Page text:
El Hiblu 3: the fightback against a racist narrative that criminalises migration

When three African boys fled Libya on a crowded rubber boat, the last thing they were expecting was to disembark in handcuffs and be charged for terrorism in Malta

“In the El Hiblu 3 case, three teenagers were imprisoned for translating between a captain and a crew. It’s absurd.”
“In the El Hiblu 3 case, three teenagers were imprisoned for translating between a captain and a crew. It’s absurd.”

When three African boys fled Libya on a crowded rubber boat, later saved by the oil tanker El Hiblu, the last thing they were expecting was to disembark in handcuffs and be charged for terrorism in Malta.

Less so were they expecting to be the subject of a global campaign to have the Maltese authorities dismiss the trial and drop all charges against them.

Jelka Kretzschmar is one of the many people coordinating the Free the El Hiblu 3 campaign, an alliance of accused, survivors and supporters, focused on supporting the three young men in a trial that has now been dragging on for three years.

Indeed, the survivors who were on board the El Hiblu ship with the three young men were only brought to testify two years into the hearings. The three men even spent two weeks in a high security wing in Malta’s prison, and eight months in detention, after which they were released on bail.

Malta has had a long history of deterrence policies, as do many other EU Member States. But in 2019 Malta negotiated an agreement with Libya for the two countries to work together to intercept migrants heading towards Maltese waters.

According to the deal, any intercepted migrants would be returned to Libya – a blatant violation of human rights laws which prohibits the ‘refoulement’ of people fleeing a nation where they fear they will be persecuted.

“Malta has since strengthened its ties to the Libyan authorities, and continues to actively avoid its duty to rescue people from distress at sea,” Kretzschmar says.

In April 2020, Maltese authorities denied support to migrants in distress in Malta’s search and rescue area. Both Malta and Italy had closed their ports to migrant rescues, citing the coronavirus outbreak for their stance. Malta had claimed that sea rescue was not possible due to its limited resources, prohibiting the humanitarian ships from entering port. Government went so far as to charter four commercial sightseeing boats from Captain Morgan and used them to detain the asylum seekers.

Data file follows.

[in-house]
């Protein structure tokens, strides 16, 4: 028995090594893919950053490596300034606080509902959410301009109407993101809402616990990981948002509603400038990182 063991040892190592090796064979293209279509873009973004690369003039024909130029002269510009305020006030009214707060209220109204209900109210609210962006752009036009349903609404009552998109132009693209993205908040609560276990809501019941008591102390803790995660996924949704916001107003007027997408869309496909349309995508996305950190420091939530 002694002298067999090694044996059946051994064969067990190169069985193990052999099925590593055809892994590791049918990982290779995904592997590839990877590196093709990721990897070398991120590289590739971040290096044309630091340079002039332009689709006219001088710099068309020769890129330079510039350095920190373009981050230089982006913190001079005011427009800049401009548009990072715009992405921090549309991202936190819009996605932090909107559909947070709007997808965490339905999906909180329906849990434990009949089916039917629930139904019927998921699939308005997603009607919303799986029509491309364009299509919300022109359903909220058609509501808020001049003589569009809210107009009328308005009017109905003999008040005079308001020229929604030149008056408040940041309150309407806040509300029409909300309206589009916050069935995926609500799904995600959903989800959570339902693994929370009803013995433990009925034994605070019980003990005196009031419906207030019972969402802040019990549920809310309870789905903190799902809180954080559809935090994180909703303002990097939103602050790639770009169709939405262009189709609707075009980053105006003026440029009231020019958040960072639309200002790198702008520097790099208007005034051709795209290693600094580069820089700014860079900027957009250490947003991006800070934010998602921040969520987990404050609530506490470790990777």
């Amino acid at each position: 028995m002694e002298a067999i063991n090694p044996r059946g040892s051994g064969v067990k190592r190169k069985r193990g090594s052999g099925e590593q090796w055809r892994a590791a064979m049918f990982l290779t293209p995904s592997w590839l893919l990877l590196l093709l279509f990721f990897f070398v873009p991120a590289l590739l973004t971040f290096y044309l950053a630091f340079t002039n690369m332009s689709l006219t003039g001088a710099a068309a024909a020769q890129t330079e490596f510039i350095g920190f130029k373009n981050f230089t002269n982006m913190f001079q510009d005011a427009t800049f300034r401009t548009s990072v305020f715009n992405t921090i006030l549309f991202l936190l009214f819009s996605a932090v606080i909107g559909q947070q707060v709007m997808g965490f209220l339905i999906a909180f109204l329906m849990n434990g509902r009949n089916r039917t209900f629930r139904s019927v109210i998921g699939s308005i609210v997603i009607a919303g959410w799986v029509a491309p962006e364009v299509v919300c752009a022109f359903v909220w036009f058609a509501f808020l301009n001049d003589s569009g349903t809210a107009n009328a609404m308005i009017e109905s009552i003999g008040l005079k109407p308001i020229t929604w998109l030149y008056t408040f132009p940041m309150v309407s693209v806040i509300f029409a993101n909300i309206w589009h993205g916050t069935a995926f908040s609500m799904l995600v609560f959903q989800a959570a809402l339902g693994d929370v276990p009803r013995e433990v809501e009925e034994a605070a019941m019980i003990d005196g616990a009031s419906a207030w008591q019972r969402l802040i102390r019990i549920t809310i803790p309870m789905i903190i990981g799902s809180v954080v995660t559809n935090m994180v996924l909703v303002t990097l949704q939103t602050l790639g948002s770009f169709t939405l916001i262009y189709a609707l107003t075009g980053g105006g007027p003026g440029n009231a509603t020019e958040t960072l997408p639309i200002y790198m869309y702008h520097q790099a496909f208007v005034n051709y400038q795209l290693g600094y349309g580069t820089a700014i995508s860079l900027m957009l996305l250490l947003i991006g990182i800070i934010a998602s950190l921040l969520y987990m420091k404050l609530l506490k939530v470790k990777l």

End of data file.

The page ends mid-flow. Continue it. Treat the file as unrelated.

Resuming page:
Later that year, 27 people stuck in a stand-off on the cargo ship Maersk Etienne were faced by the Maltese government’s refusal to allow disembarkation. Three of the people on the ship eventually jumped overboard.

“These are mere snapshots of a long list of human rights violations,” Kretzschmar said. “By actively pushing back people or letting them die at sea, these countries fail to live up to their responsibilities and actively break the law.”

The journey to Malta is hard enough, but once migrants land on Maltese shores they are often forced into low-paying work and unstable living conditions. One of the most prominent cases of this was that of Lamin Jaiteh, who suffered serious injuries on a construction site and was left on a roadside by his boss, who told the other workers on site not to call an ambulance “unless you want to go to prison”.

“We should also not forget the killing of Lassana Cisse in May 2019,” Kretzschmar said. Cisse was shot at from a passing vehicle while walking along a road in Ħal Far. Shortly after, two soldiers from Malta’s armed forces were arrested for the murder, which prosecutors said was racially motivated. “We need to compare this to how many migrant inhabitants of reception centres are arbitrarily detained for extensive periods, despite the fact that they did not commit any crime.”